World Politics

Instead of tendering apology to Bangladesh

Instead of tendering apology to Bangladesh…

“This is enemy territory. Get what you want,” roared Lt. General Niazi on his first day in Dhaka after he assumed command from Lt. General Tikka Khan in 9171. The supplementary part of the report presented by Hamood-ur-Rehman Commission states:

“…after the military action the Bengalis were made aliens in their own homeland. The life, property, and honour of even the most highly placed among them were not safe. People were picked up from their homes on suspicion and dispatched to Bangladesh, a term used to describe summary executions…”

The report also noted that all Bengalis were treated as enemies, even the loyalties of officers who served in the Army were viewed with suspicion and their arrests were ordered without taking their superiors or Government of East Pakistan on board. Bangladesh Authorities alleged Pakistanis killed three million, sparing none, and raped 200,000 of Bengali women. Pakistan disputed the figures while conceding to “excesses” of a few who were duly punished. The Hamood-ur-Rehman Commission with no plausible explanation to the contrary; rebuffed the claims of Bengalis as “fantastic” and “fanciful”. Indeed the blessed were those who departed and the wretched survived—all but statistics for us.

“How many people do you have to kill before you qualify to be described as a mass murderer and a war criminal?” asked Harold Pinter in his Noble Lecture. Never mind our sloppy obsession with numbers, they can never convey harrowing tales of Dhaka. And there is only so much we know about it because the report has been shelved by Pakistan authorities for decades- except the supplementary part leaked to our friends across the iron border.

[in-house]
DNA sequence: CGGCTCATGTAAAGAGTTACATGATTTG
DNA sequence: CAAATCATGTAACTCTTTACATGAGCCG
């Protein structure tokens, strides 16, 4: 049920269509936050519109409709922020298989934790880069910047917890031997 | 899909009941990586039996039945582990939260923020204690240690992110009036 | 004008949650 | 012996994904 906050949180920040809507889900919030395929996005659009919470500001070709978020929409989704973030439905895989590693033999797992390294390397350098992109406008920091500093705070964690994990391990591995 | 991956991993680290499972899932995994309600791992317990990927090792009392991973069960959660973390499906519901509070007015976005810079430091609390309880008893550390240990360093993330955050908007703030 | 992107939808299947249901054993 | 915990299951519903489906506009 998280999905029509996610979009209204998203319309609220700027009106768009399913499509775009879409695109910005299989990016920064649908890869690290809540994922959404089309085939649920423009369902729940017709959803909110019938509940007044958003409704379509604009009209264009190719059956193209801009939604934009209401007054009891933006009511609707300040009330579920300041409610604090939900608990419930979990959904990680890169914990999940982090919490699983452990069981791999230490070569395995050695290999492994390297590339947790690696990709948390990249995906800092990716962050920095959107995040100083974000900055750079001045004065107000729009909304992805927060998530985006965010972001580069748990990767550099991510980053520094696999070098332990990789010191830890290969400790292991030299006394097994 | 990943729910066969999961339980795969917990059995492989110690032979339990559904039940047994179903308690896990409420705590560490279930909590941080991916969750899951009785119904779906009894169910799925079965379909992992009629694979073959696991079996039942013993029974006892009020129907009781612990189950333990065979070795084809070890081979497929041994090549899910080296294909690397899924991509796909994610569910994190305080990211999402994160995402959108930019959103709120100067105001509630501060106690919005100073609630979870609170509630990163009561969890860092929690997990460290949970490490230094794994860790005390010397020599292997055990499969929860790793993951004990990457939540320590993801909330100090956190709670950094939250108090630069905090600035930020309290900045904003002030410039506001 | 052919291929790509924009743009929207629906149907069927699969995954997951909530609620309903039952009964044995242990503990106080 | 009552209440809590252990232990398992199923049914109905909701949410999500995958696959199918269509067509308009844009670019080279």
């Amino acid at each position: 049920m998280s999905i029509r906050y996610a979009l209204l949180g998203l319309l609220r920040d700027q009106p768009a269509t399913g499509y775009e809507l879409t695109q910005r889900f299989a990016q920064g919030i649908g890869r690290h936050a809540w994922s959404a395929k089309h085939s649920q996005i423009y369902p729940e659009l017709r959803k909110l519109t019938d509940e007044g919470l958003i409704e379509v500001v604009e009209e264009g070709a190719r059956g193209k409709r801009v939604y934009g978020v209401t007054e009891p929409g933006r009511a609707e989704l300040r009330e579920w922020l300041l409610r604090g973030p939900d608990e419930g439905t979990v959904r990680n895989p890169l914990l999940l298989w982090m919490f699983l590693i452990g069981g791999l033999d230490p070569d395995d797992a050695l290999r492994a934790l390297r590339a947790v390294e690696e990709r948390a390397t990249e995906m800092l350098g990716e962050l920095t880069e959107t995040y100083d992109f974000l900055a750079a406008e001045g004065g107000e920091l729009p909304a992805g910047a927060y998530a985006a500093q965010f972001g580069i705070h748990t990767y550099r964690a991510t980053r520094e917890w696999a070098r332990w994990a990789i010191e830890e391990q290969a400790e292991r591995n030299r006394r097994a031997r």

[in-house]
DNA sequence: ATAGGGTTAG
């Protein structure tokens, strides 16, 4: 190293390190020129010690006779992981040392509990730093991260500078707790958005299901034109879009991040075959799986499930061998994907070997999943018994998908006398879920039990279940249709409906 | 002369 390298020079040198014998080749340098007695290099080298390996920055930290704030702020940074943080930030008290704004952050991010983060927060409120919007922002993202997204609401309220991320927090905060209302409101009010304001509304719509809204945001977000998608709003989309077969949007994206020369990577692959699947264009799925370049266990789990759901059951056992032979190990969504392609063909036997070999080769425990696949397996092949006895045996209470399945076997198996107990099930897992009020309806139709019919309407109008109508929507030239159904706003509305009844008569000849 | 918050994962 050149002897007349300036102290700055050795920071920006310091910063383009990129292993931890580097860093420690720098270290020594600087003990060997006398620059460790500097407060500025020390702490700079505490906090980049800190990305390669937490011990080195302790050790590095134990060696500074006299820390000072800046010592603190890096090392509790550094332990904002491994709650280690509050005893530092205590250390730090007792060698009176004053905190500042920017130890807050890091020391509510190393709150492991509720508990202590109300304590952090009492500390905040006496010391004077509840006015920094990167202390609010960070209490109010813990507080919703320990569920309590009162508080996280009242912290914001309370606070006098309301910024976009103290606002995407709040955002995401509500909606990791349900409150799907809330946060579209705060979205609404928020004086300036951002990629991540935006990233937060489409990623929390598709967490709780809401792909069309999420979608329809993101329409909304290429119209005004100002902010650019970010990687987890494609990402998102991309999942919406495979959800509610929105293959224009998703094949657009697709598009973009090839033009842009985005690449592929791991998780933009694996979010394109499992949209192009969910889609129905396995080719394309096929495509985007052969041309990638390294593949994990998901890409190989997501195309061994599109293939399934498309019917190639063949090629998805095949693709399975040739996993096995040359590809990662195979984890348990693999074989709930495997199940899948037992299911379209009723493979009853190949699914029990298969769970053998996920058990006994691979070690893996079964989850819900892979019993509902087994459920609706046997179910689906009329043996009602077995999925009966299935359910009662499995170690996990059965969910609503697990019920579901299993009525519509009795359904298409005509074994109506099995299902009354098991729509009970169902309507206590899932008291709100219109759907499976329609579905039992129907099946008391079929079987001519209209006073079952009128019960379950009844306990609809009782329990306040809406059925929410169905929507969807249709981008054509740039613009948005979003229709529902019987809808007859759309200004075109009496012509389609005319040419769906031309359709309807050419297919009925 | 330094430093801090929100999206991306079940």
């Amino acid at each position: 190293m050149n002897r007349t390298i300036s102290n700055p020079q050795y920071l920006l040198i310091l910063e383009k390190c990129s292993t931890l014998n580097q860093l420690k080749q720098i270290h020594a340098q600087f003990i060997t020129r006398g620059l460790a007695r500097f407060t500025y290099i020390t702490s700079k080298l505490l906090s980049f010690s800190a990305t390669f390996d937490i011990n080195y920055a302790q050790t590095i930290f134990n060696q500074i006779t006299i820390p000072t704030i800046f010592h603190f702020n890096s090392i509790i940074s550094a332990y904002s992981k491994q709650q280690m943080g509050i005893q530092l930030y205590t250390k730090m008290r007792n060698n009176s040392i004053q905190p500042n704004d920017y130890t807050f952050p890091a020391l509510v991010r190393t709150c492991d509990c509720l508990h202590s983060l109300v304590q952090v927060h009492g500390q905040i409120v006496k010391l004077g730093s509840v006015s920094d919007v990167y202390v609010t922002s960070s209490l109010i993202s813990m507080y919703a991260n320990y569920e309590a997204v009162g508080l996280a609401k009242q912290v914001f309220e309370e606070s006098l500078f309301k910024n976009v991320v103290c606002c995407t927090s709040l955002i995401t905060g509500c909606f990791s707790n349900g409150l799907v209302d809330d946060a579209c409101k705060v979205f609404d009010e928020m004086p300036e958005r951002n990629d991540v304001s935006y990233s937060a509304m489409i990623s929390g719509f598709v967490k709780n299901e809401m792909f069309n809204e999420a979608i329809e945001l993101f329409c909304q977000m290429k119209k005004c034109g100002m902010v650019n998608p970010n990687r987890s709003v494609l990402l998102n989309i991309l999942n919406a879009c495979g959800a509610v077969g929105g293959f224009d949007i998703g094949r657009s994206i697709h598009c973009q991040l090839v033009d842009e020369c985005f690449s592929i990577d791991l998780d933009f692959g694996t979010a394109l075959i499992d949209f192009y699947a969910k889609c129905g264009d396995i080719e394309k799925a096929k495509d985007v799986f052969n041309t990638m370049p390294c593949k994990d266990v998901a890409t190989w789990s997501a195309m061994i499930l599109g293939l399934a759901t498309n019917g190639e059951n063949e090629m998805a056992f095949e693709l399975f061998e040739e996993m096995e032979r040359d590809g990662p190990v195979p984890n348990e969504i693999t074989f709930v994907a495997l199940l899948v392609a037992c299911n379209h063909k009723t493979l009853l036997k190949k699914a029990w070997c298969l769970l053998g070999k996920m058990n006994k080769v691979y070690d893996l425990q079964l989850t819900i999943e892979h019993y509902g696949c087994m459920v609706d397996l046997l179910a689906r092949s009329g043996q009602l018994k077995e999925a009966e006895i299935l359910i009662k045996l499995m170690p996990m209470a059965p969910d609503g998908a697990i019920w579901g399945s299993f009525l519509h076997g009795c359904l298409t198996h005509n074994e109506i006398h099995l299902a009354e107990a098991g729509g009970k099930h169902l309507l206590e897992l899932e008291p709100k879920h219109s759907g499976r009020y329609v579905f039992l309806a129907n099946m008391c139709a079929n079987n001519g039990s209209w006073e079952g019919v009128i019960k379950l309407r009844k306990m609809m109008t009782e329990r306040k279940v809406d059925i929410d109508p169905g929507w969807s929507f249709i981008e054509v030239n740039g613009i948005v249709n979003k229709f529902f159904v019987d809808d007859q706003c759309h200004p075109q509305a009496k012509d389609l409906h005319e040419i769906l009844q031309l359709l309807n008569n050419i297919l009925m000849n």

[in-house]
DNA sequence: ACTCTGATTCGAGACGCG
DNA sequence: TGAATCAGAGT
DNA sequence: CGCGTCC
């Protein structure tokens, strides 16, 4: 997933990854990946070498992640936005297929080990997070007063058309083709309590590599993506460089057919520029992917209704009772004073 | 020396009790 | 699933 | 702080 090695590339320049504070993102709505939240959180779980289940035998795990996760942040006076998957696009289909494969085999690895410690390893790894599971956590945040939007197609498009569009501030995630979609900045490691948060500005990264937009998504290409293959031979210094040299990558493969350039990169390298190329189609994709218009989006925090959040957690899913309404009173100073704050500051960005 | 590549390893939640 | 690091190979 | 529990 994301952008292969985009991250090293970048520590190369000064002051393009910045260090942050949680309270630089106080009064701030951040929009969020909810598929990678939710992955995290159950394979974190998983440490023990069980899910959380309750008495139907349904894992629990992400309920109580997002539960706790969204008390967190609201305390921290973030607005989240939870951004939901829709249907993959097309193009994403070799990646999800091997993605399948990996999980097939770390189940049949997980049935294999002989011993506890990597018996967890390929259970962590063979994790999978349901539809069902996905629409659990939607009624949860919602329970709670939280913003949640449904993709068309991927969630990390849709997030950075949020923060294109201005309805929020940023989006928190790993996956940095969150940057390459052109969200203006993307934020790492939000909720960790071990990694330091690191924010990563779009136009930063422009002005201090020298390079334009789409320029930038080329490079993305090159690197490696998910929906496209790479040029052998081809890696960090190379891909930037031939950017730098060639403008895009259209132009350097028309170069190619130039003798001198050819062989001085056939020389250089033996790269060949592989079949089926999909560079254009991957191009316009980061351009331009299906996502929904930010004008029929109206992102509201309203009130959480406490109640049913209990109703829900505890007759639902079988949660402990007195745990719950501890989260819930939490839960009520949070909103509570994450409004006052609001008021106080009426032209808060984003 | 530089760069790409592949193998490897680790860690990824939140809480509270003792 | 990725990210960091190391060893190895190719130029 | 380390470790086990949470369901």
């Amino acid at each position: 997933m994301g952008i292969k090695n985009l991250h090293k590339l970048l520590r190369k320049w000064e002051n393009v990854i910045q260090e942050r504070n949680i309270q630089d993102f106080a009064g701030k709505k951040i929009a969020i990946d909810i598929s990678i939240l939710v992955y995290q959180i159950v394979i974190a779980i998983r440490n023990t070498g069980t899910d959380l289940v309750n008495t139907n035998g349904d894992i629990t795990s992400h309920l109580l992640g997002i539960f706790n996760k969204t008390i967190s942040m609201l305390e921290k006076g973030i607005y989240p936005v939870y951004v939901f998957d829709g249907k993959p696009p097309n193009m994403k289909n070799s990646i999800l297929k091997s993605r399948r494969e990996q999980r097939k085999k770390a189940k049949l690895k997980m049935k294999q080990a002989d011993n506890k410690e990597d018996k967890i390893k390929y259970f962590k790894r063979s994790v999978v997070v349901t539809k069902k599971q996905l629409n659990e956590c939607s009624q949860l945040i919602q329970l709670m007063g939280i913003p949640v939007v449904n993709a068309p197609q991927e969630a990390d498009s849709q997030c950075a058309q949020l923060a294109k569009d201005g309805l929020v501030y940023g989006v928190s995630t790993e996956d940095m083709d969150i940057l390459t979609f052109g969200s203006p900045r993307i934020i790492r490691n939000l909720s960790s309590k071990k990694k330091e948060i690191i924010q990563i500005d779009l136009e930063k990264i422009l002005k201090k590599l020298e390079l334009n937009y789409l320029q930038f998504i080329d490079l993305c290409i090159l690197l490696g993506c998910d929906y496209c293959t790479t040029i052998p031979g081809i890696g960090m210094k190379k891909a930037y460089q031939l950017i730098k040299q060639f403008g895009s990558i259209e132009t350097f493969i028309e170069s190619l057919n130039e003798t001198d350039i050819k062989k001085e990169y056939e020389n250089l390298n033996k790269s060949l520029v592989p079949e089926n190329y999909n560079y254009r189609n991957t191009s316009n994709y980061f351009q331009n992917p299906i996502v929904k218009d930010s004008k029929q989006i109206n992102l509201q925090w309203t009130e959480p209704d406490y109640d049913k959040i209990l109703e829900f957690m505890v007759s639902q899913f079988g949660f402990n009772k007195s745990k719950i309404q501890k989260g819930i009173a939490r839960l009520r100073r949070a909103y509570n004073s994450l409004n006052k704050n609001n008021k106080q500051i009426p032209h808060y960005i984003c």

The response in Pakistan on the execution of Abdul Quader Molla was outrageous. Tributes were paid from all over the country. The National Assembly passed resolution expressing concern and condolences over the execution of Molla for his loyalty to Pakistan. One wonders how Adam Smith’s impartial spectator would have reacted to our theatrics. The impartial spectator from a distance; immuned from vested interests, parochial values and social conditioning, would have broadened the localize events and might asked us: how would we feel if the verdict of our apex court triggered such outcry in another country?

Our reaction had nothing to do with the issues of Prosecution or evidence nor did we fret about the opportune political scheduling of the case. It was only grounded in false, nay xenophobic, sense of history that continues to dominate our national psyche.

Our jingoistic patriotism once again trumped Bengali sensitivities. Instead we should have introspected and asked: why an active member of Pakistan Movement and the chief polling agent of Ms Fatima Jinnah became disillusioned. Sirs, it did not happen overnight. A steady accumulation of thousand slights, inflicted over a period of time, ensued in Mujib-ur-Rehman an anger and resentment; one shared by most if not all Bengalis, which led him and Bengalis adrift. Our antics on the streets and oddly naive resolution in the National Assembly only vindicated their struggle.

Berlusconi when he visited Benghazi in 2008 said: "It is my duty as a head of government, to express to you in the name of the Italian people our regret and apologies for the deep wounds that we have caused you [Libyans]”. Apology, to the people of Bangladesh, for not just the war crimes but also the discriminatory policies right from the independence, might be far-fetched. But we must at the very least acknowledge the wrongs done in our brief and inglorious history. Its time we introduced Al-Shams and Al-Badr into our curricula. Our children should be taught about all the circumstances that led to the Fall of Dhaka.

Kenzaburo Oe, the famous Japanese writer, hoped his nation shall remain committed to “idea of democracy and determination never to wage war again” aided by an understanding of its own “history of territorial invasion.” In Pakistan we must develop such understanding from our history if we wish to avoid another tragic partition. Those who fail to learn from history, they say, are doomed to repeat it.